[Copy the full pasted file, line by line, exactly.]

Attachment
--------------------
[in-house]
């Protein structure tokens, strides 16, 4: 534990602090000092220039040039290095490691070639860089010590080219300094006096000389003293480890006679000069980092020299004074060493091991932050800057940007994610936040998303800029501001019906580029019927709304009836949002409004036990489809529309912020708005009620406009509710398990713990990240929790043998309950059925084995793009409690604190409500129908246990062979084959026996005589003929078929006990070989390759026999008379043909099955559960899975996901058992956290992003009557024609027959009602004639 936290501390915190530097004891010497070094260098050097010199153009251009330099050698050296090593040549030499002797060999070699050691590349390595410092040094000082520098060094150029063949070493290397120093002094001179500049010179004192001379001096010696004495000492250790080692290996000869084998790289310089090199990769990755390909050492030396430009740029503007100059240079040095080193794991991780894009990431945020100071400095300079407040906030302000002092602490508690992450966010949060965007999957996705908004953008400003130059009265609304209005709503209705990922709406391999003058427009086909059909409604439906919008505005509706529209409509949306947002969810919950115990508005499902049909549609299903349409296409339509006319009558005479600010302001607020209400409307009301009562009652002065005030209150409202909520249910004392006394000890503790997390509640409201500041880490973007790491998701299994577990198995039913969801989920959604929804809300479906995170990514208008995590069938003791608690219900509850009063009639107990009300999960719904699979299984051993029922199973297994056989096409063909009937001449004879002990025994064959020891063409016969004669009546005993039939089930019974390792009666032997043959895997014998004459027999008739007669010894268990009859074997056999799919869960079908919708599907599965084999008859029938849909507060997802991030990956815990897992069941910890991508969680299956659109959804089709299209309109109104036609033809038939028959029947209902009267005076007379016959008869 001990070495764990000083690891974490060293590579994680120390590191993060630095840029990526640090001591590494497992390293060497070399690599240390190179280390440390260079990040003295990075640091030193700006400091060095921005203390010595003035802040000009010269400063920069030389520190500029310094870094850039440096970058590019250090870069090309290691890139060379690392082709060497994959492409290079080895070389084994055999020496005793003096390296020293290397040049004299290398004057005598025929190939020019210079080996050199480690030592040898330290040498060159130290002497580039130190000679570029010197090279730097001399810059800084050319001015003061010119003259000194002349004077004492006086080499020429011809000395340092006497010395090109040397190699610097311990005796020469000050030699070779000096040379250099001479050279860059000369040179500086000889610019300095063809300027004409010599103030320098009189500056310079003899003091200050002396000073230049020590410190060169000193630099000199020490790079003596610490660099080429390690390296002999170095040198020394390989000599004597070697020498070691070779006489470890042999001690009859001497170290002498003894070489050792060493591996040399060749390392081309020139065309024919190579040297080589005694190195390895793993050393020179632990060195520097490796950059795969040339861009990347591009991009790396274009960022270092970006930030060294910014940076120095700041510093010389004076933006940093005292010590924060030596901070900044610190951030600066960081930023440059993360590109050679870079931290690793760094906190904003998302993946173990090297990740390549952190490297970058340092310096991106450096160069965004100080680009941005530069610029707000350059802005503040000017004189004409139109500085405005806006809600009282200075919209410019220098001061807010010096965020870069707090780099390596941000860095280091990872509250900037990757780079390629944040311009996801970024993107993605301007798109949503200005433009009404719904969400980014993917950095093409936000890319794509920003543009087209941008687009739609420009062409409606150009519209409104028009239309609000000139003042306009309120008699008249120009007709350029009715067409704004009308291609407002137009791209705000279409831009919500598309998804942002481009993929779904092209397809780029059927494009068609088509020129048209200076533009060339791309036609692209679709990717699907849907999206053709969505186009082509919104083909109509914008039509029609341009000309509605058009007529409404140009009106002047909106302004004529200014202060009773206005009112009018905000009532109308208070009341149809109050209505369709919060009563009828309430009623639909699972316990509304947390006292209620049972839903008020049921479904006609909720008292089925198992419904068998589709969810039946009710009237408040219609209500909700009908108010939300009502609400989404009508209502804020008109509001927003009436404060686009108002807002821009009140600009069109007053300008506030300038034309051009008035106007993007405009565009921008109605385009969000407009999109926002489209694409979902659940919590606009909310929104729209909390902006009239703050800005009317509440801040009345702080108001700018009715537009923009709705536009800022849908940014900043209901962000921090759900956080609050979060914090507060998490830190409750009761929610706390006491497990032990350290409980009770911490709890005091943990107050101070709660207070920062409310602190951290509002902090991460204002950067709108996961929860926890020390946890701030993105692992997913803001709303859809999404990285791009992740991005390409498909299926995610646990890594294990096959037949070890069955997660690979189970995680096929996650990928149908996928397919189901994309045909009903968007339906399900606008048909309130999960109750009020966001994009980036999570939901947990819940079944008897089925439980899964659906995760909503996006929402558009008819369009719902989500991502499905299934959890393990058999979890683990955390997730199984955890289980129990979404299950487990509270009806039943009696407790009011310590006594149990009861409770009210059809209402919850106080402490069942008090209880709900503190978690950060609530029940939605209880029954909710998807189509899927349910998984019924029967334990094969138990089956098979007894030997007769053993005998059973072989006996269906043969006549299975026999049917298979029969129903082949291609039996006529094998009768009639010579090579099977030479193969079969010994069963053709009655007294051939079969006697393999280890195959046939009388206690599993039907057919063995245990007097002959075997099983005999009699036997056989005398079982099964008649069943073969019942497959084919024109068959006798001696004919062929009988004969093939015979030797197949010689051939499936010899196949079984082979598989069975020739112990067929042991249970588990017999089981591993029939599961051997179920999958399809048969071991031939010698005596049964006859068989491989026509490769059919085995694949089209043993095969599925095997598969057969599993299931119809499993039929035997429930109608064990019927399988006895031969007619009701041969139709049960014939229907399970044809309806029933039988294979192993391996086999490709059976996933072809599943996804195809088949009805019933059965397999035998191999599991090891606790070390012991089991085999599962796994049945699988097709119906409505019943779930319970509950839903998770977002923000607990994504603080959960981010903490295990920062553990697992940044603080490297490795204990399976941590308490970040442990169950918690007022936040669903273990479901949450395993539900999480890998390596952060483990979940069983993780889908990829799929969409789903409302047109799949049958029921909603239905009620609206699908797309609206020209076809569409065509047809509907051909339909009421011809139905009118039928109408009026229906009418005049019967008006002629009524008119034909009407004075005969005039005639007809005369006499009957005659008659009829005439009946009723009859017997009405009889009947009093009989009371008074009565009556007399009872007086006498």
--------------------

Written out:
[in-house]
């Protein structure tokens, strides 16, 4: 534990602090000092220039040039290095490691070639860089010590080219300094006096000389003293480890006679000069980092020299004074060493091991932050800057940007994610936040998303800029501001019906580029019927709304009836949002409004036990489809529309912020708005009620406009509710398990713990990240929790043998309950059925084995793009409690604190409500129908246990062979084959026996005589003929078929006990070989390759026999008379043909099955559960899975996901058992956290992003009557024609027959009602004639 936290501390915190530097004891010497070094260098050097010199153009251009330099050698050296090593040549030499002797060999070699050691590349390595410092040094000082520098060094150029063949070493290397120093002094001179500049010179004192001379001096010696004495000492250790080692290996000869084998790289310089090199990769990755390909050492030396430009740029503007100059240079040095080193794991991780894009990431945020100071400095300079407040906030302000002092602490508690992450966010949060965007999957996705908004953008400003130059009265609304209005709503209705990922709406391999003058427009086909059909409604439906919008505005509706529209409509949306947002969810919950115990508005499902049909549609299903349409296409339509006319009558005479600010302001607020209400409307009301009562009652002065005030209150409202909520249910004392006394000890503790997390509640409201500041880490973007790491998701299994577990198995039913969801989920959604929804809300479906995170990514208008995590069938003791608690219900509850009063009639107990009300999960719904699979299984051993029922199973297994056989096409063909009937001449004879002990025994064959020891063409016969004669009546005993039939089930019974390792009666032997043959895997014998004459027999008739007669010894268990009859074997056999799919869960079908919708599907599965084999008859029938849909507060997802991030990956815990897992069941910890991508969680299956659109959804089709299209309109109104036609033809038939028959029947209902009267005076007379016959008869 001990070495764990000083690891974490060293590579994680120390590191993060630095840029990526640090001591590494497992390293060497070399690599240390190179280390440390260079990040003295990075640091030193700006400091060095921005203390010595003035802040000009010269400063920069030389520190500029310094870094850039440096970058590019250090870069090309290691890139060379690392082709060497994959492409290079080895070389084994055999020496005793003096390296020293290397040049004299290398004057005598025929190939020019210079080996050199480690030592040898330290040498060159130290002497580039130190000679570029010197090279730097001399810059800084050319001015003061010119003259000194002349004077004492006086080499020429011809000395340092006497010395090109040397190699610097311990005796020469000050030699070779000096040379250099001479050279860059000369040179500086000889610019300095063809300027004409010599103030320098009189500056310079003899003091200050002396000073230049020590410190060169000193630099000199020490790079003596610490660099080429390690390296002999170095040198020394390989000599004597070697020498070691070779006489470890042999001690009859001497170290002498003894070489050792060493591996040399060749390392081309020139065309024919190579040297080589005694190195390895793993050393020179632990060195520097490796950059795969040339861009990347591009991009790396274009960022270092970006930030060294910014940076120095700041510093010389004076933006940093005292010590924060030596901070900044610190951030600066960081930023440059993360590109050679870079931290690793760094906190904003998302993946173990090297990740390549952190490297970058340092310096991106450096160069965004100080680009941005530069610029707000350059802005503040000017004189004409139109500085405005806006809600009282200075919209410019220098001061807010010096965020870069707090780099390596941000860095280091990872509250900037990757780079390629944040311009996801970024993107993605301007798109949503200005433009009404719904969400980014993917950095093409936000890319794509920003543009087209941008687009739609420009062409409606150009519209409104028009239309609000000139003042306009309120008699008249120009007709350029009715067409704004009308291609407002137009791209705000279409831009919500598309998804942002481009993929779904092209397809780029059927494009068609088509020129048209200076533009060339791309036609692209679709990717699907849907999206053709969505186009082509919104083909109509914008039509029609341009000309509605058009007529409404140009009106002047909106302004004529200014202060009773206005009112009018905000009532109308208070009341149809109050209505369709919060009563009828309430009623639909699972316990509304947390006292209620049972839903008020049921479904006609909720008292089925198992419904068998589709969810039946009710009237408040219609209500909700009908108010939300009502609400989404009508209502804020008109509001927003009436404060686009108002807002821009009140600009069109007053300008506030300038034309051009008035106007993007405009565009921008109605385009969000407009999109926002489209694409979902659940919590606009909310929104729209909390902006009239703050800005009317509440801040009345702080108001700018009715537009923009709705536009800022849908940014900043209901962000921090759900956080609050979060914090507060998490830190409750009761929610706390006491497990032990350290409980009770911490709890005091943990107050101070709660207070920062409310602190951290509002902090991460204002950067709108996961929860926890020390946890701030993105692992997913803001709303859809999404990285791009992740991005390409498909299926995610646990890594294990096959037949070890069955997660690979189970995680096929996650990928149908996928397919189901994309045909009903968007339906399900606008048909309130999960109750009020966001994009980036999570939901947990819940079944008897089925439980899964659906995760909503996006929402558009008819369009719902989500991502499905299934959890393990058999979890683990955390997730199984955890289980129990979404299950487990509270009806039943009696407790009011310590006594149990009861409770009210059809209402919850106080402490069942008090209880709900503190978690950060609530029940939605209880029954909710998807189509899927349910998984019924029967334990094969138990089956098979007894030997007769053993005998059973072989006996269906043969006549299975026999049917298979029969129903082949291609039996006529094998009768009639010579090579099977030479193969079969010994069963053709009655007294051939079969006697393999280890195959046939009388206690599993039907057919063995245990007097002959075997099983005999009699036997056989005398079982099964008649069943073969019942497959084919024109068959006798001696004919062929009988004969093939015979030797197949010689051939499936010899196949079984082979598989069975020739112990067929042991249970588990017999089981591993029939599961051997179920999958399809048969071991031939010698005596049964006859068989491989026509490769059919085995694949089209043993095969599925095997598969057969599993299931119809499993039929035997429930109608064990019927399988006895031969007619009701041969139709049960014939229907399970044809309806029933039988294979192993391996086999490709059976996933072809599943996804195809088949009805019933059965397999035998191999599991090891606790070390012991089991085999599962796994049945699988097709119906409505019943779930319970509950839903998770977002923000607990994504603080959960981010903490295990920062553990697992940044603080490297490795204990399976941590308490970040442990169950918690007022936040669903273990479901949450395993539900999480890998390596952060483990979940069983993780889908990829799929969409789903409302047109799949049958029921909603239905009620609206699908797309609206020209076809569409065509047809509907051909339909009421011809139905009118039928109408009026229906009418005049019967008006002629009524008119034909009407004075005969005039005639007809005369006499009957005659008659009829005439009946009723009859017997009405009889009947009093009989009371008074009565009556007399009872007086006498």